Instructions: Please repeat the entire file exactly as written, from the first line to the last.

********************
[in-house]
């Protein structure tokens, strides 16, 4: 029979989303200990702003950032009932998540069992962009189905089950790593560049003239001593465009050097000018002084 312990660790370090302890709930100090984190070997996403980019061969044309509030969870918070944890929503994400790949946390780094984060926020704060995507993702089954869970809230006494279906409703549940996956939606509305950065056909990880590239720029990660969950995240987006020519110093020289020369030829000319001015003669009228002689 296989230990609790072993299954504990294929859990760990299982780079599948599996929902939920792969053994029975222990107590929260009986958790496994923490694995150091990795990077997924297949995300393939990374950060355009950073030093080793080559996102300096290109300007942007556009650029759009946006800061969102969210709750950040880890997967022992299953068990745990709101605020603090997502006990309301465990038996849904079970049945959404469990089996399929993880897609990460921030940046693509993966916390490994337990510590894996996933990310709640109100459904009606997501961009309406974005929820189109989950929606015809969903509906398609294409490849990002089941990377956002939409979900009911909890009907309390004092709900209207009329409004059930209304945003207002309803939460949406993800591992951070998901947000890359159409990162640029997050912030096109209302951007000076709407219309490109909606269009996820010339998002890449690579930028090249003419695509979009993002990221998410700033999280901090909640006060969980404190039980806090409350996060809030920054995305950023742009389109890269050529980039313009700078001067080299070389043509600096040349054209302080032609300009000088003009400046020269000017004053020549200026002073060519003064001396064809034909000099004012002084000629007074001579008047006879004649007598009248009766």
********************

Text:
[in-house]
């Protein structure tokens, strides 16, 4: 029979989303200990702003950032009932998540069992962009189905089950790593560049003239001593465009050097000018002084 312990660790370090302890709930100090984190070997996403980019061969044309509030969870918070944890929503994400790949946390780094984060926020704060995507993702089954869970809230006494279906409703549940996956939606509305950065056909990880590239720029990660969950995240987006020519110093020289020369030829000319001015003669009228002689 296989230990609790072993299954504990294929859990760990299982780079599948599996929902939920792969053994029975222990107590929260009986958790496994923490694995150091990795990077997924297949995300393939990374950060355009950073030093080793080559996102300096290109300007942007556009650029759009946006800061969102969210709750950040880890997967022992299953068990745990709101605020603090997502006990309301465990038996849904079970049945959404469990089996399929993880897609990460921030940046693509993966916390490994337990510590894996996933990310709640109100459904009606997501961009309406974005929820189109989950929606015809969903509906398609294409490849990002089941990377956002939409979900009911909890009907309390004092709900209207009329409004059930209304945003207002309803939460949406993800591992951070998901947000890359159409990162640029997050912030096109209302951007000076709407219309490109909606269009996820010339998002890449690579930028090249003419695509979009993002990221998410700033999280901090909640006060969980404190039980806090409350996060809030920054995305950023742009389109890269050529980039313009700078001067080299070389043509600096040349054209302080032609300009000088003009400046020269000017004053020549200026002073060519003064001396064809034909000099004012002084000629007074001579008047006879004649007598009248009766």